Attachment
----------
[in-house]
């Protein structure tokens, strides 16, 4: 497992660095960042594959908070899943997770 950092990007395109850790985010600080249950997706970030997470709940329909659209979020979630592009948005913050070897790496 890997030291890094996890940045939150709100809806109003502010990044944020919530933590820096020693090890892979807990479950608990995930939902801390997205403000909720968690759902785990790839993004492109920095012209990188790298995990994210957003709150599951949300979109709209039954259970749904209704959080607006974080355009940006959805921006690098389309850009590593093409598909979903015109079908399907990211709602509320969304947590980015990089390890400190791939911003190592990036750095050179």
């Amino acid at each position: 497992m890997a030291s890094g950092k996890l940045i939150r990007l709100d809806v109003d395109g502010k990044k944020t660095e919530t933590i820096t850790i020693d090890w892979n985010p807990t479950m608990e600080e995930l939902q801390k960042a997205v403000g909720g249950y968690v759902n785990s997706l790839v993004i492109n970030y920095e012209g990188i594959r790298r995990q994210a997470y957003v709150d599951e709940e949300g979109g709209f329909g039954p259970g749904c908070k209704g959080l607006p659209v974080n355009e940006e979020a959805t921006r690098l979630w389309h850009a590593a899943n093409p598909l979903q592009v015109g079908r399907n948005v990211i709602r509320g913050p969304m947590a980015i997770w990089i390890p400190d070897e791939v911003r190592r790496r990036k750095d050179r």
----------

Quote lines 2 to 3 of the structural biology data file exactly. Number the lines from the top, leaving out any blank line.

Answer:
């Protein structure tokens, strides 16, 4: 497992660095960042594959908070899943997770 950092990007395109850790985010600080249950997706970030997470709940329909659209979020979630592009948005913050070897790496 890997030291890094996890940045939150709100809806109003502010990044944020919530933590820096020693090890892979807990479950608990995930939902801390997205403000909720968690759902785990790839993004492109920095012209990188790298995990994210957003709150599951949300979109709209039954259970749904209704959080607006974080355009940006959805921006690098389309850009590593093409598909979903015109079908399907990211709602509320969304947590980015990089390890400190791939911003190592990036750095050179």
């Amino acid at each position: 497992m890997a030291s890094g950092k996890l940045i939150r990007l709100d809806v109003d395109g502010k990044k944020t660095e919530t933590i820096t850790i020693d090890w892979n985010p807990t479950m608990e600080e995930l939902q801390k960042a997205v403000g909720g249950y968690v759902n785990s997706l790839v993004i492109n970030y920095e012209g990188i594959r790298r995990q994210a997470y957003v709150d599951e709940e949300g979109g709209f329909g039954p259970g749904c908070k209704g959080l607006p659209v974080n355009e940006e979020a959805t921006r690098l979630w389309h850009a590593a899943n093409p598909l979903q592009v015109g079908r399907n948005v990211i709602r509320g913050p969304m947590a980015i997770w990089i390890p400190d070897e791939v911003r190592r790496r990036k750095d050179r």